In 15 U.S.C. § 1125(c) (2) (b), Congress provided the courts with a set of factors to consider in determining the likelihood of dilution by blurring:

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(i) (ii) (iii) (iii) (v) (vi)

The degree of similarity between the mark or trade name and the famous mark. The degree of inherent or acquired distinctiveness of the famous mark. The extent to which the owner of the famous mark is engaging in substantially exclusive use of the mark. The degree of recognition of the famous mark. Whether the user of the mark or trade name intended to create an association with the famous mark. Any actual association between the mark or trade name and the famous mark.

Here, both intent and similarity weigh strongly in The North Face’s favor. An inference of intent arises where defendants, with knowledge of a competitor’s marks, choose a similar mark from an infinite number of possibilities. Empi, Inc. v. Iomed, Inc., 923 F. Supp. 1159, 1167 (D. Minn. 1996); Aveda Corp. v. Evita Marketing, Inc., 706 F. Supp. 1419, 1429 (D. Minn. 1989). There can be no legitimate dispute that the Contempt Respondents’ selection of THE BUTT FACE Trademark was to trade upon the fame of THE NORTH FACE Trademarks. Significantly, the first “blurring” factor renders unnecessary any finding that marks be substantially similar; instead, courts should treat “‘degree of similarity’ as one of several factors in determining blurring …, which must ultimately focus on whether an association, arising from the similarity between the subject marks, ‘impairs the distinctiveness of the famous mark.’” Starbucks Corporation v. Wolfe’s Borough Coffee, Inc., 588 F.3d 97, 108109 (2d Cir. 2009) (emphasis in original; citations omitted). Second, THE NORTH FACE Trademarks are not only inherently distinctive (as either arbitrary or suggestive trademarks), see Two Pesos, Inc. v. Taco Cabana, Inc., 505 14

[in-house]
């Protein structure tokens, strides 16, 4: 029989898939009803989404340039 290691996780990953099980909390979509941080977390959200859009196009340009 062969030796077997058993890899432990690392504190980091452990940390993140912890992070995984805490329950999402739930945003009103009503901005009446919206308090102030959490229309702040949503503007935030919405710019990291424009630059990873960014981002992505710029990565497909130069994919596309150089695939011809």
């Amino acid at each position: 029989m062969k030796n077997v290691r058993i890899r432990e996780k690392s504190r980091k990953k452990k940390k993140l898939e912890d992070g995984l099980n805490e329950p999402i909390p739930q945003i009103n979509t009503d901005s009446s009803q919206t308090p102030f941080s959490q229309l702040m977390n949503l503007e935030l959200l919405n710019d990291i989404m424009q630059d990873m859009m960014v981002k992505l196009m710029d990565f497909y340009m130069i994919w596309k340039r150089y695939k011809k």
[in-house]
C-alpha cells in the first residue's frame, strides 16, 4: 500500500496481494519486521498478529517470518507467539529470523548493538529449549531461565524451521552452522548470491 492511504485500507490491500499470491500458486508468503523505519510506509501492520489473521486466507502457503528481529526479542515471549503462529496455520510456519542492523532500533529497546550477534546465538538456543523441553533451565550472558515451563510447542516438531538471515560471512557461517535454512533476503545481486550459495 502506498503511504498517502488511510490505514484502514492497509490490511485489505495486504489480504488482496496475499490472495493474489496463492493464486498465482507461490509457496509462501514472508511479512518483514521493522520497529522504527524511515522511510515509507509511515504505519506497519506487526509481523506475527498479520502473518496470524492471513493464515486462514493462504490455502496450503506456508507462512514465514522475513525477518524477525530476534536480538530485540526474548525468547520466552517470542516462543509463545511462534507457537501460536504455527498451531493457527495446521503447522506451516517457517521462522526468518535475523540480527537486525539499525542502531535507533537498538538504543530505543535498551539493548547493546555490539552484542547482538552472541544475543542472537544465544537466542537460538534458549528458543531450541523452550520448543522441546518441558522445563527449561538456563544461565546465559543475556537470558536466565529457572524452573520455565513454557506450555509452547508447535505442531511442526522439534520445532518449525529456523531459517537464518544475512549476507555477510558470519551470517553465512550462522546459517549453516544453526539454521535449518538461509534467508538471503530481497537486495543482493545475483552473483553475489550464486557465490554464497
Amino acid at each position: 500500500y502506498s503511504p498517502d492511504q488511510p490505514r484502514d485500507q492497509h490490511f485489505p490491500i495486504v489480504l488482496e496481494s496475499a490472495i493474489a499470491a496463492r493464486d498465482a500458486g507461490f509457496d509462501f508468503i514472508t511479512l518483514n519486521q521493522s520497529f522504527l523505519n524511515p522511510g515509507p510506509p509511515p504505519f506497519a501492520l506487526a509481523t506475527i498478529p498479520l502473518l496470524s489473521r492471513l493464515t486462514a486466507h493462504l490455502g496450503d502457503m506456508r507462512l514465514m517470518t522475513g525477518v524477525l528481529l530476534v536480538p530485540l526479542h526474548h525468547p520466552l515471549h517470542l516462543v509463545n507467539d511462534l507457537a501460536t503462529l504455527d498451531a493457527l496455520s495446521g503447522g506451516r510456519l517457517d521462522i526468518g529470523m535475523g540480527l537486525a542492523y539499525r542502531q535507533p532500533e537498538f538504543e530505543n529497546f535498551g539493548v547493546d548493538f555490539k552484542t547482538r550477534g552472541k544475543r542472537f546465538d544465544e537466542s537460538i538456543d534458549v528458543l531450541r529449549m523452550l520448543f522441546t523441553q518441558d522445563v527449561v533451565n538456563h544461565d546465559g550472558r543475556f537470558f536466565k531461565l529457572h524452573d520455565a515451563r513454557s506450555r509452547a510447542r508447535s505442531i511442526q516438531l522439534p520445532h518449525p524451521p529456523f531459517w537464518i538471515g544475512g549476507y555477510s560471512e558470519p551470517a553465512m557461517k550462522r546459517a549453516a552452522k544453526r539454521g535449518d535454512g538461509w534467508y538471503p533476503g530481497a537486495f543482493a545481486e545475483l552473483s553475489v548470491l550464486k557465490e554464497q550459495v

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U.S. 763 (1992), but they have tremendous acquired distinctiveness by virtue of Plaintiff’s longstanding and exclusive use, sales success, media coverage, and advertising expenditures. See, e.g., Centaur Communications, Ltd. v. A/S/M Communications, Inc., 830 F.2d 1217 (2d Cir. 1987). Third, Plaintiff regularly enforces its trademark rights and therefore has been and is engaged in substantially exclusive use of THE NORTH FACE Trademarks since 1966. Turk Decl. ¶¶ 6, 13-14. Fourth, survey results indicating that 34.5% of respondents associate THE BUTT FACE Trademark with The North Face show both extremely high recognition of THE NORTH FACE Trademarks as well as a high level of association with THE BUTT FACE Trademark. See, e.g., Starbucks, 588 F.3d at 109 (survey in which 30.5% of consumers associated “Starbucks” with “Charbucks” actionable); Nat’l Pork Bd. v. Supreme Lobster and Seafood Co., 2010 T.T.A.B. LEXIS 225 at *35 (TTAB 2010) (THE OTHER RED MEAT held likely to dilute THE OTHER WHITE MEAT; 35% level of association between marks demonstrates they are “highly similar”). In short, each of the likelihood of dilution by blurring factors weighs against the Contempt Respondents. 2. Likelihood of Dilution by Tarnishment

The Lanham Act defines dilution by tarnishment as an “association arising from the similarity between a mark or trade name and a famous mark that harms the reputation of the famous mark.” 15 U.S.C. § 1125(c) (2) (b). Here, Contempt Respondents’ clear intent is to trade off of THE NORTH FACE Trademarks by denigrating THE NORTH FACE Trademarks through use of the word BUTT in place of the term NORTH “in an ‘unwholesome or degrading context’.” Archdiocese of St. Louis, supra, 1999 WL 66022, at *8. Indeed, use of 15